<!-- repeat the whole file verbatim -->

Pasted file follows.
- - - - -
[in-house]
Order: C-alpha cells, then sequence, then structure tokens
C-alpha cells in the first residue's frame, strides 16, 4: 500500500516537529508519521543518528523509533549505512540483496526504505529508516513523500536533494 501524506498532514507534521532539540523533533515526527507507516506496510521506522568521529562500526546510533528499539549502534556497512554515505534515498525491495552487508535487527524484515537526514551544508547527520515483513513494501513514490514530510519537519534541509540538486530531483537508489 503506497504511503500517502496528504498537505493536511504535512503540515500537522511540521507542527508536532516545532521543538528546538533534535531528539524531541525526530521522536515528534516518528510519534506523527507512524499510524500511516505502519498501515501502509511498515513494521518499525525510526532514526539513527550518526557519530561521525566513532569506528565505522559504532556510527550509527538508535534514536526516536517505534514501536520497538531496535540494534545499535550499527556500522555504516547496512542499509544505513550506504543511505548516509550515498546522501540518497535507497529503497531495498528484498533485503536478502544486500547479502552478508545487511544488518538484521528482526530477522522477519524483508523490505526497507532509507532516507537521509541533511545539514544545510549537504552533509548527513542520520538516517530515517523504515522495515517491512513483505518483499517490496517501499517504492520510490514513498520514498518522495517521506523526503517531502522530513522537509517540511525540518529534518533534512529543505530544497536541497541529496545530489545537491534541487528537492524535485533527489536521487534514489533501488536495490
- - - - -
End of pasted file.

[in-house]
Order: C-alpha cells, then sequence, then structure tokens
C-alpha cells in the first residue's frame, strides 16, 4: 500500500516537529508519521543518528523509533549505512540483496526504505529508516513523500536533494 501524506498532514507534521532539540523533533515526527507507516506496510521506522568521529562500526546510533528499539549502534556497512554515505534515498525491495552487508535487527524484515537526514551544508547527520515483513513494501513514490514530510519537519534541509540538486530531483537508489 503506497504511503500517502496528504498537505493536511504535512503540515500537522511540521507542527508536532516545532521543538528546538533534535531528539524531541525526530521522536515528534516518528510519534506523527507512524499510524500511516505502519498501515501502509511498515513494521518499525525510526532514526539513527550518526557519530561521525566513532569506528565505522559504532556510527550509527538508535534514536526516536517505534514501536520497538531496535540494534545499535550499527556500522555504516547496512542499509544505513550506504543511505548516509550515498546522501540518497535507497529503497531495498528484498533485503536478502544486500547479502552478508545487511544488518538484521528482526530477522522477519524483508523490505526497507532509507532516507537521509541533511545539514544545510549537504552533509548527513542520520538516517530515517523504515522495515517491512513483505518483499517490496517501499517504492520510490514513498520514498518522495517521506523526503517531502522530513522537509517540511525540518529534518533534512529543505530544497536541497541529496545530489545537491534541487528537492524535485533527489536521487534514489533501488536495490